Vietnamese troops into mountains southwest of Da Nanr. (USMC Photo A329574.
orange tracers into the surrounding jungle. Despite the high volume of suppressive fire, several helicopters in the first wave sustained hits from Viet Cong automatic weapons. One, damaged critically, crashed in the landing zone. Its crew members, all of whom escaped injury, were picked up by another Marine helicopter, piloted by Major John R. Braddon, which had been designated as the search and rescue aircraft for the operation. Another UH-34D with battle damage proceeded to the outpost from which the Army helicopter missions were originating and made an emergency landing.
The second assault wave was delayed while VNAF Skyraiders renewed their efforts to dislodge the enemy from his positions around the embattled landing zone. The helilift resumed at 1355 in the face of reduced but stubborn Communist resistance. During this phase of the troop lift, one VNAF and several Marine helicopters were hit by enemy .50 caliber fire. The Vietnamese aircraft, which lost its tail rotor controls, spun sharply while trying to take off and crashed near the center of the zone. Its crew members escaped injury and were picked up by Major Braddon's rescue helicopter.*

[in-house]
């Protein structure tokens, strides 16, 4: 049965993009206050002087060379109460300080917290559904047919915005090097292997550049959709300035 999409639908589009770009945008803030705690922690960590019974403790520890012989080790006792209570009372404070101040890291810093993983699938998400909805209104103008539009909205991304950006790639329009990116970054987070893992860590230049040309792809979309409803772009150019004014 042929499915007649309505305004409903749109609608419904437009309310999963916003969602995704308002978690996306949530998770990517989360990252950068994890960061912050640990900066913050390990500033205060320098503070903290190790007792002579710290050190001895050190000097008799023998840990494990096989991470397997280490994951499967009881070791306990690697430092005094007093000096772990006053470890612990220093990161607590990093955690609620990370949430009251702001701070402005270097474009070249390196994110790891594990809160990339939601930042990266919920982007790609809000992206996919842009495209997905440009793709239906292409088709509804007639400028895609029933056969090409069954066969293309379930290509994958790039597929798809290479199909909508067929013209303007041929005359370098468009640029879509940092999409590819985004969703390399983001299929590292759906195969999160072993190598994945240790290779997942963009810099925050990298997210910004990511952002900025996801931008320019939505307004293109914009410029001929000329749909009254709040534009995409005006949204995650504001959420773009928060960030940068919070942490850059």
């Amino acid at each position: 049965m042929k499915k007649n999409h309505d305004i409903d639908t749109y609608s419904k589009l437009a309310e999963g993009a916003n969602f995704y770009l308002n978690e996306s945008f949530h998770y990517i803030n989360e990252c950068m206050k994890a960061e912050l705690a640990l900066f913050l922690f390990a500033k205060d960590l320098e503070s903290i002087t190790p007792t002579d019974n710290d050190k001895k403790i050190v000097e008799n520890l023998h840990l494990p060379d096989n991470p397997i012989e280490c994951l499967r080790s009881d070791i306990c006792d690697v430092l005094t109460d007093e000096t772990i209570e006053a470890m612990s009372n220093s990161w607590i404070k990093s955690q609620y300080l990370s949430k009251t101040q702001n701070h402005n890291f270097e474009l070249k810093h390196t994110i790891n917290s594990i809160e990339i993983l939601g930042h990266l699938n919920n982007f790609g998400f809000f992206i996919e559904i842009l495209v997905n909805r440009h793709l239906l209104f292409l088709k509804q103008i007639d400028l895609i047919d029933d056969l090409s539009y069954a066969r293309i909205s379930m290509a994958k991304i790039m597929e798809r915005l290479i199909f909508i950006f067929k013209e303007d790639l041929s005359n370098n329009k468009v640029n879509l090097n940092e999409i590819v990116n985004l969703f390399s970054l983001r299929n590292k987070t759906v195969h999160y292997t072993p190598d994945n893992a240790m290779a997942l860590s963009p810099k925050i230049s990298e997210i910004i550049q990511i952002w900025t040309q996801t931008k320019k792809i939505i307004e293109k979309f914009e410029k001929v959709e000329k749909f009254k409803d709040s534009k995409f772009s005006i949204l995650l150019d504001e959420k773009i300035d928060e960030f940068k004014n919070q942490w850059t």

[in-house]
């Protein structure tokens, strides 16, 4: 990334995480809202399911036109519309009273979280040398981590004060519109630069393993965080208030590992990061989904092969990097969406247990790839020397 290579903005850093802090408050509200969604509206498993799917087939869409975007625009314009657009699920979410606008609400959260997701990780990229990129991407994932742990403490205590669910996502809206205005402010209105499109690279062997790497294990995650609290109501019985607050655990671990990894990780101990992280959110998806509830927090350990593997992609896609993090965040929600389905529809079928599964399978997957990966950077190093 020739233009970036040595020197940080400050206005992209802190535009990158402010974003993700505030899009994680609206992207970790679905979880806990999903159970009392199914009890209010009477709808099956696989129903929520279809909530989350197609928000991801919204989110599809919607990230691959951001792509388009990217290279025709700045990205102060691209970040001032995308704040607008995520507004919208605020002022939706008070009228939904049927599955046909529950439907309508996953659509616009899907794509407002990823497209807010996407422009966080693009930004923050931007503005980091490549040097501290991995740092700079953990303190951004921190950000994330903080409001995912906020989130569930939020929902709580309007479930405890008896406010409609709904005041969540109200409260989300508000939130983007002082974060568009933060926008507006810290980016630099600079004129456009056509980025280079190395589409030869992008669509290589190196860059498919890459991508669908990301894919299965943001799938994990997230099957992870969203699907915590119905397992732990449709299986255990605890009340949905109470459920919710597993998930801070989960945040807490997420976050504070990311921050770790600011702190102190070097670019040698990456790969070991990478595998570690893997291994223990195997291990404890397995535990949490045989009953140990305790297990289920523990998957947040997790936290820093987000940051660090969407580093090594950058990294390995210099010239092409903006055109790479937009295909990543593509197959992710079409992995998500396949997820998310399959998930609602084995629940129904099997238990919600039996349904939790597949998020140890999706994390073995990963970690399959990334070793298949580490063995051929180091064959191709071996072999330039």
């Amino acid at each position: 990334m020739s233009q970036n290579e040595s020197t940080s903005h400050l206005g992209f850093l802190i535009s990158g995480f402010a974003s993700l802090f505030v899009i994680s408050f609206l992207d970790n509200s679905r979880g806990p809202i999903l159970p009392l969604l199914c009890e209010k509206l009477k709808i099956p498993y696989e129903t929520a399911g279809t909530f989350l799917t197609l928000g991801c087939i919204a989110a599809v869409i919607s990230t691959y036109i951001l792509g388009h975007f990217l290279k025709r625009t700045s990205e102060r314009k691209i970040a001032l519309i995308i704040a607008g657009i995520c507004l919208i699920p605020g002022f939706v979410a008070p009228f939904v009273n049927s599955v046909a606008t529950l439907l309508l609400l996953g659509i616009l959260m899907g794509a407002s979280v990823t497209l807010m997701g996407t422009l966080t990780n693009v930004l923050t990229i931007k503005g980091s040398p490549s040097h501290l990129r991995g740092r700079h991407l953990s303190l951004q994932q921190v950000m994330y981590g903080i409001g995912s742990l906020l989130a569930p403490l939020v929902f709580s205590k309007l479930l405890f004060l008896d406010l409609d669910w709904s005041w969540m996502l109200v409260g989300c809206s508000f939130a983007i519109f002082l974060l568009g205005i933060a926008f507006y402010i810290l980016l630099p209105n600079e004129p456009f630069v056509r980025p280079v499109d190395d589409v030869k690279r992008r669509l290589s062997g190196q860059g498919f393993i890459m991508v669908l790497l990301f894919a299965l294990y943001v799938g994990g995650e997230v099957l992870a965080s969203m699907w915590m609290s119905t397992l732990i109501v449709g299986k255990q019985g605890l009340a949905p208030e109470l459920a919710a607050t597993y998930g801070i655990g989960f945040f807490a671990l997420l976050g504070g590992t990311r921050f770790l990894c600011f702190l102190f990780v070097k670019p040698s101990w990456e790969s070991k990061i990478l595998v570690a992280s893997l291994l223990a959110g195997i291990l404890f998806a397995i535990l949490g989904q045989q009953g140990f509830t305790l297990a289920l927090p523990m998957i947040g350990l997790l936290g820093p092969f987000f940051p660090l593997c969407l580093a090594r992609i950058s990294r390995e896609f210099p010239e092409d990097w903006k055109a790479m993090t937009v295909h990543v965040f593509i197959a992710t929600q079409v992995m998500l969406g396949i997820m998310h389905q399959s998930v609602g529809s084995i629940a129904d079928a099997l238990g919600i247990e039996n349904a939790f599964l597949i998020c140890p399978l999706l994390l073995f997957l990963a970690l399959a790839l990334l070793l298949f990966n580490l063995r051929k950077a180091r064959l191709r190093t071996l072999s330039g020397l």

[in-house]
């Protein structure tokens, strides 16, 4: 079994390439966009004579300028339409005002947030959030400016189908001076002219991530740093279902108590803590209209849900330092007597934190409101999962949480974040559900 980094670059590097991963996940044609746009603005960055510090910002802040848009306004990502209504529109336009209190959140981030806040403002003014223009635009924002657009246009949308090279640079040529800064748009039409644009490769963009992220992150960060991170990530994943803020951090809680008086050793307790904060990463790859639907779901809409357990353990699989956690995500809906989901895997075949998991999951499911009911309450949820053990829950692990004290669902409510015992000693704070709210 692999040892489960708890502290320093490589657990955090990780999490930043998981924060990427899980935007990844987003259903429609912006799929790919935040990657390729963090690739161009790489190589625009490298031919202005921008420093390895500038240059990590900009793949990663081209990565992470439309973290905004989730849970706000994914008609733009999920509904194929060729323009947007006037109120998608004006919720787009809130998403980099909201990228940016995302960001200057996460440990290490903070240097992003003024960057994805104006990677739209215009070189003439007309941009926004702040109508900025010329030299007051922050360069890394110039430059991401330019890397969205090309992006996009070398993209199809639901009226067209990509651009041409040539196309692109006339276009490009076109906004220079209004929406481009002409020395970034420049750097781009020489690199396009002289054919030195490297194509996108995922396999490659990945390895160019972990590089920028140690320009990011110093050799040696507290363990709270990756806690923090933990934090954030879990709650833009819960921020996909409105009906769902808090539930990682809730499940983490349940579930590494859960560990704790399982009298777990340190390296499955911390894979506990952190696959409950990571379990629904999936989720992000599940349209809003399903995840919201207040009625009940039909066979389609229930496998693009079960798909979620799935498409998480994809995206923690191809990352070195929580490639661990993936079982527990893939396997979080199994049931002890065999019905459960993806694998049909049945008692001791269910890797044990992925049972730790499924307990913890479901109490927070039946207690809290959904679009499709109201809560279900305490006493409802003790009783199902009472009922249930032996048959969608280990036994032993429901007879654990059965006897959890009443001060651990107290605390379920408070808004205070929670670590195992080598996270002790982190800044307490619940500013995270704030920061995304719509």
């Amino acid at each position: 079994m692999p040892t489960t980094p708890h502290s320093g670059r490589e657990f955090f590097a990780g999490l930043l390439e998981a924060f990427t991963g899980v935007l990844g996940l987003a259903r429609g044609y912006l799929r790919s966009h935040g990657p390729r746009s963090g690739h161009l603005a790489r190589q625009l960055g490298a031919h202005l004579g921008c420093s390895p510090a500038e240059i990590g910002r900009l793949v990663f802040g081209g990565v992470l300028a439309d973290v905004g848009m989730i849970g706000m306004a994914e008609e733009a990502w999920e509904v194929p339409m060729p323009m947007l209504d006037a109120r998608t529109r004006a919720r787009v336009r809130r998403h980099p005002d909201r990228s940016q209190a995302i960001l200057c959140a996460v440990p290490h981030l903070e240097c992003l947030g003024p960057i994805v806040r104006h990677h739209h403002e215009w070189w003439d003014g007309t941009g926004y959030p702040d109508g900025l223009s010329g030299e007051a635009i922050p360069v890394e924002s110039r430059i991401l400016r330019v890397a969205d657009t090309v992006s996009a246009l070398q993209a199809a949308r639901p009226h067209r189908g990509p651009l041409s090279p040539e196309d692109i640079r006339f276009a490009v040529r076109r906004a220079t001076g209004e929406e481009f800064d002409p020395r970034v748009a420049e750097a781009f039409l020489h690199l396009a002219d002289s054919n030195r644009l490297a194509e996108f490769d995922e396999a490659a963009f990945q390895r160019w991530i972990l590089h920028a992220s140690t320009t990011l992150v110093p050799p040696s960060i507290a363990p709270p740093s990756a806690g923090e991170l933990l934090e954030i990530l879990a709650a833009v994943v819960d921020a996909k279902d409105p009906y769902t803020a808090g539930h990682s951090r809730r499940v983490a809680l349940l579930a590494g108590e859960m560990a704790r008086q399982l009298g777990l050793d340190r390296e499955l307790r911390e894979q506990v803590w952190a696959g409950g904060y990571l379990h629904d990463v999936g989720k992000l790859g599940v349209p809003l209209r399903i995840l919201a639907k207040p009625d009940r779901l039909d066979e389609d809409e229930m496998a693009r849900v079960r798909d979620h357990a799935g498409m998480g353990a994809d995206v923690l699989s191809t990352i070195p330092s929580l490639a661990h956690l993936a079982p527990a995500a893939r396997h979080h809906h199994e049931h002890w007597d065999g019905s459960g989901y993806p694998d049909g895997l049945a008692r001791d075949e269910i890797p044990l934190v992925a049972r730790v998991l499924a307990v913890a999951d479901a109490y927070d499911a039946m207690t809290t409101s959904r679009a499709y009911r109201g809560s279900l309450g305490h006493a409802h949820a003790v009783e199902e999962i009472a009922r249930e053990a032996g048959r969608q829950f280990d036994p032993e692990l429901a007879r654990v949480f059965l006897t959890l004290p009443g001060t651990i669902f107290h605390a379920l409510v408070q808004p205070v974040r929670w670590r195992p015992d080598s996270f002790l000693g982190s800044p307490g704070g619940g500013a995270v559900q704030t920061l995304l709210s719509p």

After this incident, as the South Vietnamese soldiers began fanning out from the landing zone and forcing the Communist gunners to withdraw deeper into the jungle, the landing proceeded somewhat faster. The fourth and final assault lift of the day was executed at 1730, after which 357 of the 420 ARVN troops had been transported into Landing Zone BRAVO. During the first day of the operation, 15 of the 19 participating Marine UH-34Ds were hit. Only 11 Marine and VNAF
*For his role in the two successful rescue attempts, Braddon was awarded the Silver Star Medal.